4. 2slugbaits

    CoRev You have completely misunderstood “the 96 solution.” Badly misunderstood it. I know it’s a popular Fox News talking point, but Brad Delong, who was one of Rubin’s assistants at the time, apparently got tired of hearing it because he has a nice piece blowing your argument out of the water. Like I said, you have badly misunderstood the arrangement that Rubin had with Congress.

  5. Rich Berger

    I don’t understand why the Democrats would risk a default by their insistence on maintaining current spending levels and raising taxes. How reckless can they be?

  6. Menzie Chinn

    Rich Berger: If you haven’t been reading, then it may come as a surprise to you that the Democrats have proposed spending reductions. It’s the Republicans who have stated a requirement that all adjustment be on the spending side.

  7. DavidS

    That Kauffman survey certainly has some leading questions in it.
    It shouldn’t be surprising that “reduce regulatory burdens and fees on new firm formation” is popular, and that “subsidize new firm formation” is unpopular. For example if “Assist” were substituted for “subsidize,” I’m sure we’d draw very different conclusions here.
    Garbage in, garbage out.

  8. Steven Kopits

    California lawmakers passed a budget–mostly cuts and hopes for increased revenues. And they did it quickly, because they’re not receiving pay until the budget is passed.
    Incentives matter.
    Personally, I would prefer incentives be aligned around the maximization of long-term growth subject to budget balance. Good pay would draw talented people into government–and not just lawyers. (It would also make economists highly compensated!)
    For $10 per household, the every member of the US Congress could receive a bonus of $2 million per year, assuming steady GDP growth and no growth in debt. For me, that’s a price well worth paying.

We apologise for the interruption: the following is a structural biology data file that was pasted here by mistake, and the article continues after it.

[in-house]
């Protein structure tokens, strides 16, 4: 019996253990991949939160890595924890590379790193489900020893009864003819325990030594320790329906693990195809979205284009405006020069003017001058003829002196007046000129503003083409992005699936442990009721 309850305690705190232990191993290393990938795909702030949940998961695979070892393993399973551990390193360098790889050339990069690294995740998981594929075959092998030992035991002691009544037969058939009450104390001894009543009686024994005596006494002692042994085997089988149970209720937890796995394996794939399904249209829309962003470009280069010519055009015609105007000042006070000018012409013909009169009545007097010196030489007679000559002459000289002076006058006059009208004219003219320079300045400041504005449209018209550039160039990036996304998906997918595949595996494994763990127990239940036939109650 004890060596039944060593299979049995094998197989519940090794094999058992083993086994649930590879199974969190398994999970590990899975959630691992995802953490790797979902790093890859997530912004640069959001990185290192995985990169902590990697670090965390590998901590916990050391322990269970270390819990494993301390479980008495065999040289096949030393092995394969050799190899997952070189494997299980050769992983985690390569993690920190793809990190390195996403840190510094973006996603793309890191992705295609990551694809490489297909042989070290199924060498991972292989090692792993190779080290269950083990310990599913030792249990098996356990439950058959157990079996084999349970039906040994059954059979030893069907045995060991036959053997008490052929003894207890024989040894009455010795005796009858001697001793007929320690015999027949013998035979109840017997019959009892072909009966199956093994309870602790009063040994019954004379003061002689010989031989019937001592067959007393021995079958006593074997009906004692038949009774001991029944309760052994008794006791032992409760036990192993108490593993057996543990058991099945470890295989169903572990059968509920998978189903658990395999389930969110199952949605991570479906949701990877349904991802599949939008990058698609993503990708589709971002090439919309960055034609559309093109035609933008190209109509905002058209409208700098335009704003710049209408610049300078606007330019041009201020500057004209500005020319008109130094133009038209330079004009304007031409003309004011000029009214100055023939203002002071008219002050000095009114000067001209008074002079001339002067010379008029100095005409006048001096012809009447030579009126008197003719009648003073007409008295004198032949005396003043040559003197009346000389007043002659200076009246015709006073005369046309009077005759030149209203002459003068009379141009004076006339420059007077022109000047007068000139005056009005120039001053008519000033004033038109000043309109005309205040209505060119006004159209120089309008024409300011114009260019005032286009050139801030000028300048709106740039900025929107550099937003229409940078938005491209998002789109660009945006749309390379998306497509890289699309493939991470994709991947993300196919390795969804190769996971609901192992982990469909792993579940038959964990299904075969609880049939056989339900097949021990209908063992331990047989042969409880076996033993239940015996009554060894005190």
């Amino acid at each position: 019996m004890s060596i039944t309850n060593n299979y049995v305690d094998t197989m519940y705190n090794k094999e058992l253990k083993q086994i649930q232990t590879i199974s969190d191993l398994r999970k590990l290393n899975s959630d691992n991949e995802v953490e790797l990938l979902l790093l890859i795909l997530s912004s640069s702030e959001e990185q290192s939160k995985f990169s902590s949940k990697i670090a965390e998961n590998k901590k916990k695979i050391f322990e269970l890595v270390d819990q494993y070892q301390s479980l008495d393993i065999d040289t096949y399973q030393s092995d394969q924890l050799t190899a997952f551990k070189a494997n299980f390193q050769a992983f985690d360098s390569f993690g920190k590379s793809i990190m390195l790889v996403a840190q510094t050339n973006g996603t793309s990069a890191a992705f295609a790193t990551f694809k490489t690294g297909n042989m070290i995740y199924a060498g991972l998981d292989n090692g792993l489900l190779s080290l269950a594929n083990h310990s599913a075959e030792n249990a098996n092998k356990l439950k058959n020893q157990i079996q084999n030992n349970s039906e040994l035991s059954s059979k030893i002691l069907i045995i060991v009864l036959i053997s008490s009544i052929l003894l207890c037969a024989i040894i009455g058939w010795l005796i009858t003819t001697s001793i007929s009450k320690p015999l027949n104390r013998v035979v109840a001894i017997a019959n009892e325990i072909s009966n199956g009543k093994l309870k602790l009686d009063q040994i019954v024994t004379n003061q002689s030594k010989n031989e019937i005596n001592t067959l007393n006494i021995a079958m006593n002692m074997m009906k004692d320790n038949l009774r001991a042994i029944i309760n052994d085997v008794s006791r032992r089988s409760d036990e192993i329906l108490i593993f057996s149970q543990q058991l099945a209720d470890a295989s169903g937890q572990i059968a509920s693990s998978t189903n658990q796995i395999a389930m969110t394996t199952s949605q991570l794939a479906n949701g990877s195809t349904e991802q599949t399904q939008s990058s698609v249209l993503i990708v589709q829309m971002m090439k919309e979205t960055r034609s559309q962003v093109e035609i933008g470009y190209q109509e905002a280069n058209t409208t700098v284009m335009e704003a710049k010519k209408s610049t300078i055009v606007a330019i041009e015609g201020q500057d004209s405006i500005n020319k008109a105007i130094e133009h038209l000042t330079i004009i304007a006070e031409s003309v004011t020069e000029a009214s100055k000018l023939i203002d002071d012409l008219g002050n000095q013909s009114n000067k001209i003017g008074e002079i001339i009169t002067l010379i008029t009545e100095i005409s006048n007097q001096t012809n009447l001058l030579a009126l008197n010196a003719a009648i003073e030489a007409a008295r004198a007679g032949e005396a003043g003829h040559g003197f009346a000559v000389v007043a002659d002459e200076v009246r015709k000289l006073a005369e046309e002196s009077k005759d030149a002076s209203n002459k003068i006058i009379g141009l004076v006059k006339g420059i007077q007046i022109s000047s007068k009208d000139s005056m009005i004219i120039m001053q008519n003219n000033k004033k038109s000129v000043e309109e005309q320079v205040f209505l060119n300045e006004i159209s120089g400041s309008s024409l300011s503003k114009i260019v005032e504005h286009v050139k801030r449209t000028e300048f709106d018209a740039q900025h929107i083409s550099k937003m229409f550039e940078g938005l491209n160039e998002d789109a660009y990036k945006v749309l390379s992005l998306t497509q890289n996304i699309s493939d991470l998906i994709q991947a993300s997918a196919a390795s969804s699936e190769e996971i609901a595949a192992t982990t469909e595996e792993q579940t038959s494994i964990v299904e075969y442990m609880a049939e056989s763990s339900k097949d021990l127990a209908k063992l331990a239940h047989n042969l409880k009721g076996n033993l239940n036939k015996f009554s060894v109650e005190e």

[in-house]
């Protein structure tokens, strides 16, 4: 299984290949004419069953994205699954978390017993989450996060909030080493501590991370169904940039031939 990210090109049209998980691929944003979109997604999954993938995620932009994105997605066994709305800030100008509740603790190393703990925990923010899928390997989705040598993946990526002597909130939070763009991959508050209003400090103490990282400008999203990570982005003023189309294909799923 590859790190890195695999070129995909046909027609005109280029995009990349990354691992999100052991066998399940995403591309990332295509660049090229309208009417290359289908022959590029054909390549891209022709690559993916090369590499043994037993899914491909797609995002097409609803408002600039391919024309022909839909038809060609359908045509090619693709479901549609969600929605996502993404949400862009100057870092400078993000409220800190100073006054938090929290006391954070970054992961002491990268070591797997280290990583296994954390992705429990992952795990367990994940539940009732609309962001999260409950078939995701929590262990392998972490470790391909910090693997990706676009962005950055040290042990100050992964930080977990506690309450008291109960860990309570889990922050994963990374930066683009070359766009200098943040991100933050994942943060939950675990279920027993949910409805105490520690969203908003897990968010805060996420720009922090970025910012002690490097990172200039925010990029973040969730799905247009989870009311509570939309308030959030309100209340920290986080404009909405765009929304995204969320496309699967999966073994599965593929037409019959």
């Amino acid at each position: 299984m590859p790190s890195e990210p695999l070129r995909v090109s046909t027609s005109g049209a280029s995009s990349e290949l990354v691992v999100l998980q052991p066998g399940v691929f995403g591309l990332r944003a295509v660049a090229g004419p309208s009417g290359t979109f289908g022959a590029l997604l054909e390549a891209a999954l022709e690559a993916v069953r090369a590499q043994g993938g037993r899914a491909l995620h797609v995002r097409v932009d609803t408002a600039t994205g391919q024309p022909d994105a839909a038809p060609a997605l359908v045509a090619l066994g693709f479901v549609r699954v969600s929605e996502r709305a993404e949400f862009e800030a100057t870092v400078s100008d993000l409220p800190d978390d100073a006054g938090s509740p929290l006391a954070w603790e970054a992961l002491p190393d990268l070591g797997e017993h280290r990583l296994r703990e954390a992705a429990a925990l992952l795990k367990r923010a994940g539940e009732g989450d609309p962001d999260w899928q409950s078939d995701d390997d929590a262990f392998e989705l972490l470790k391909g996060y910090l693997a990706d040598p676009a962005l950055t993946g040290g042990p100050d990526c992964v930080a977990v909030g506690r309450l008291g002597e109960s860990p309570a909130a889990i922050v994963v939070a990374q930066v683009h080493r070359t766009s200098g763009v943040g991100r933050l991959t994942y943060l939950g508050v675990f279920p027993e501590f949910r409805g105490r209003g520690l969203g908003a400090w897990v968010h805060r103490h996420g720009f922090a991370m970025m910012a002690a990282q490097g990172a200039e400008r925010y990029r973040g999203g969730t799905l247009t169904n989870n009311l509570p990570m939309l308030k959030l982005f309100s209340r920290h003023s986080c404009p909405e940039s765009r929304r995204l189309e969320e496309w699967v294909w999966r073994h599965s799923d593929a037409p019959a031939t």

9. Max

    I don’t know why anyone would care what Moody’s thinks. They have zero credibility.
    Sensible people realize that this is political theater and nothing more.
    When a Republican is in the White House, all this ridiculous austerity crap will be forgotten and we’ll get a much needed stimulus package (which Paul Krugman will oppose).

  10. Jim A

    There are only a few possible legal actions, IMHO. Keep in mind the government has ALREADY run out of borrowing authority. Aug 2 is an estimate of when they’ll run out of accounting gimmicks. So the idea that we’ll just use accounting gimmicks on Aug 3 wrong. We can sell assets. I wonder whether this was part of the motivation for dipping into the strategic petroleum reserve. And Timmy notwitstanding, the governement has actual gold as well as black gold. Of course when you increase the supply of commodities, the price tends to go down. Now of course the treasury could simply print dollars without going through the Federal Reserve. Back in the day, they called them United States Notes, as opposed to Federal Reserve Notes. Now that the vast majority of money is electronic rather than paper, I have no idea how this would work. I don’t think that any payment system is designed to keep track of two different kinds of US dollars. And I have a vague recollection that congress may have passed a law barring this when we approached the debt limit in the past.